Ruben Dias, Bernardo Silva, Joao Cancelo and Ederson all have history with Sporting CP.
They return to the Portuguese capital city Lisbon, where it all began, for Manchester City's Champions League clash on Tuesday.
The homegrown trio rose through Benfica's academy and it's also the club where Ederson made his first steps as a young, raw goalkeeper.
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Lisbon is a football-obsessed city and the fierceness of the rivalry between the two biggest clubs boils up from a young age – even while players are still at primary school.
Under-10 games between Sporting and Benfica or Porto – the third Os Tres Grandes club – can attract hundreds of fans.
Young players can grow up quickly.
The progress of Dias, Bernardo and Cancelo was carefully nurtured in Benfica's famous academy and those derby matches also gave them a first taste of the passion and pressure that has helped catapult them to the top of the game.
Former Benfica youth team coach Joao Tralhao watched those players from a young age and then worked with them from U18 level.
Nearly a decade ago, Tralhao's side were chasing a national championship and they trailed favourites Sporting 2-0 at half-time when he provoked a reaction from Cancelo.
"Sporting were smashing us, they were really better than us," Tralhao tells GOAL. "At half-time, I went crazy and said we need to show a different mentality.
"I was in control as a coach but I needed them to react mentally rather than tactically or technically.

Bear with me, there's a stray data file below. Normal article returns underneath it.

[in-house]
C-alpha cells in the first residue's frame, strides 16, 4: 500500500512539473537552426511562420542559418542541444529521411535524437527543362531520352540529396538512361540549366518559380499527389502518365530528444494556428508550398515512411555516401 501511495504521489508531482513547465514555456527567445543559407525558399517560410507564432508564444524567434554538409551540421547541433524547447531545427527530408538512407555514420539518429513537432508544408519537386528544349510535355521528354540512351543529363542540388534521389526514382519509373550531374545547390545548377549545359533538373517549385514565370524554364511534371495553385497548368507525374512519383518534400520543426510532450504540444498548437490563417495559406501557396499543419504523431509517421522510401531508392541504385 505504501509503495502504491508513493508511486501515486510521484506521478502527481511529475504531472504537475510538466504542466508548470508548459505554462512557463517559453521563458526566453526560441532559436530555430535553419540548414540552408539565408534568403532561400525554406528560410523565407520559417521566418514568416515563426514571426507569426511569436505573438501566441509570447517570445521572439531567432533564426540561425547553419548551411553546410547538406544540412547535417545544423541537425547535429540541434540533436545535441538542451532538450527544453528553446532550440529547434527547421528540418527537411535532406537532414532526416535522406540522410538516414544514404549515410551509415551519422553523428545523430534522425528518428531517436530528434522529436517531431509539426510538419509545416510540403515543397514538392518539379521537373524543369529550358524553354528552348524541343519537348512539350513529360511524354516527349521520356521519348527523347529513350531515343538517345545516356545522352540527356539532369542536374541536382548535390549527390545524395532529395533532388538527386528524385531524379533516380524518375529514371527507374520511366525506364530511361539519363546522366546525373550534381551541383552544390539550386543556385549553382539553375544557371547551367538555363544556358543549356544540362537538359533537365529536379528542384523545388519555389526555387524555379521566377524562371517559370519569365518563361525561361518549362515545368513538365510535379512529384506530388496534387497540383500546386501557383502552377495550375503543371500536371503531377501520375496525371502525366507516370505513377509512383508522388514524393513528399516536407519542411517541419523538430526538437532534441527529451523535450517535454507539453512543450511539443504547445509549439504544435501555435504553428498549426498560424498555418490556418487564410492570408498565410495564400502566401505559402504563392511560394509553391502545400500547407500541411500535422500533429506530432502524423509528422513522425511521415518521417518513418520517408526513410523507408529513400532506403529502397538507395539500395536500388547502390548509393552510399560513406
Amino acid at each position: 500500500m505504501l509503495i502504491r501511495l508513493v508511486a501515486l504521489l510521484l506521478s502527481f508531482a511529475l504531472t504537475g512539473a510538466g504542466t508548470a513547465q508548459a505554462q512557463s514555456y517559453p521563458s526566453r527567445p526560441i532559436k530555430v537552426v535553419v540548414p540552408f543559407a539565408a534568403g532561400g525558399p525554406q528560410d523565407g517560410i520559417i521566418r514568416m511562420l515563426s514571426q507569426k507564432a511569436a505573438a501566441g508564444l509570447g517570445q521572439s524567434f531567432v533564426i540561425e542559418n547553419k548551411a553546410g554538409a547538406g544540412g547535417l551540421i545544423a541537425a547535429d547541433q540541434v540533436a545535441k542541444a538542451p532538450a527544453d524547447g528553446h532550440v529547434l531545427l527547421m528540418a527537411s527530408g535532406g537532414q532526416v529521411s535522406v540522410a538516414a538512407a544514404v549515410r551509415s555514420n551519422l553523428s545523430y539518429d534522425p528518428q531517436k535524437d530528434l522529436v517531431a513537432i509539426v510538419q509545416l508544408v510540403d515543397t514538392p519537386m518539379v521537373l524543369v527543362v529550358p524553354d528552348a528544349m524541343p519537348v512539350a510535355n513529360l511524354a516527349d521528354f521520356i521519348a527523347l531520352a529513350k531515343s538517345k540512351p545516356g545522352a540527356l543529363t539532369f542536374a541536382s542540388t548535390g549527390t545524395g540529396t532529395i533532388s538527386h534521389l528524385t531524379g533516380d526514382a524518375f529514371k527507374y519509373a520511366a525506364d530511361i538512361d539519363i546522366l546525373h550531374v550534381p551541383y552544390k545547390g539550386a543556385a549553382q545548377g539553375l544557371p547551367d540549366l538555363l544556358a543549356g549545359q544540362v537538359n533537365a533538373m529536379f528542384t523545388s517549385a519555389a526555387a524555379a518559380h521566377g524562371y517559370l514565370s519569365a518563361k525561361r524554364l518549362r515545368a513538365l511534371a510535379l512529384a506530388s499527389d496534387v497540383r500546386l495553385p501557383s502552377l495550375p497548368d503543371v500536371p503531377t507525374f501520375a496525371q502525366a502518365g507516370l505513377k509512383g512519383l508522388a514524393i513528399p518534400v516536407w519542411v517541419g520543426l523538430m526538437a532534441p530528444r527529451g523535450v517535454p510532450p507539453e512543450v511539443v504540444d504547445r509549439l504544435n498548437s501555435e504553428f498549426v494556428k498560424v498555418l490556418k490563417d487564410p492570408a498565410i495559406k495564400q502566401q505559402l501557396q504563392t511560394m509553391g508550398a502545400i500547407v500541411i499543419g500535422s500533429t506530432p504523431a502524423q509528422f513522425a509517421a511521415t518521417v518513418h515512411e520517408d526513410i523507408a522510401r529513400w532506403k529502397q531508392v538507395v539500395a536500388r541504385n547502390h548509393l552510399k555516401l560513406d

"Within 10 minutes, Cancelo beat Sporting alone, he did everything alone. He dribbled, he crossed, he assisted, he stood out.
"We won that match 3-2 and it was one of the most impressive games I ever had against Sporting.
"But my biggest memory is of going out of the dressing room onto the pitch [for the second half] and hearing Cancelo say, 'They will see who we are!' And those weren't his only words. He was amazing."
Cancelo smiles when asked about his memories of those matches.
"Happily, when I was in the youth team, I won more games than I lost, so that's a good sign that we were doing things right," the 27-year-old told reporters on Monday.
"Sporting are a big club, they've got a great youth set-up – that's where Cristiano Ronaldo came from, Luis Figo and Nani too, great players. We have to value Sporting as a great club, one of the biggest in Portugal.
"Benfica is the team of my heart, but I’m a Manchester City player and the desire to win is something we always have."
The intensity of those derbies also provided a perfect platform for the leadership qualities of Dias.
The centre-back made an instant impact at City following his arrival at the Etihad Stadium in a £62 million ($79m) move from Benfica last September.
Not only did he pull together a defence that had started the season short of confidence following a dismal defeat to Lyon in the 2020 Champions League – coincidentally, at Sporting's Jose Alvalade Stadium – but he also brought a new sense of authority.
The 24-year-old has been a natural leader since his schoolboy days in the Portuguese capital and facing Sporting was always an opportunity for him to show those qualities.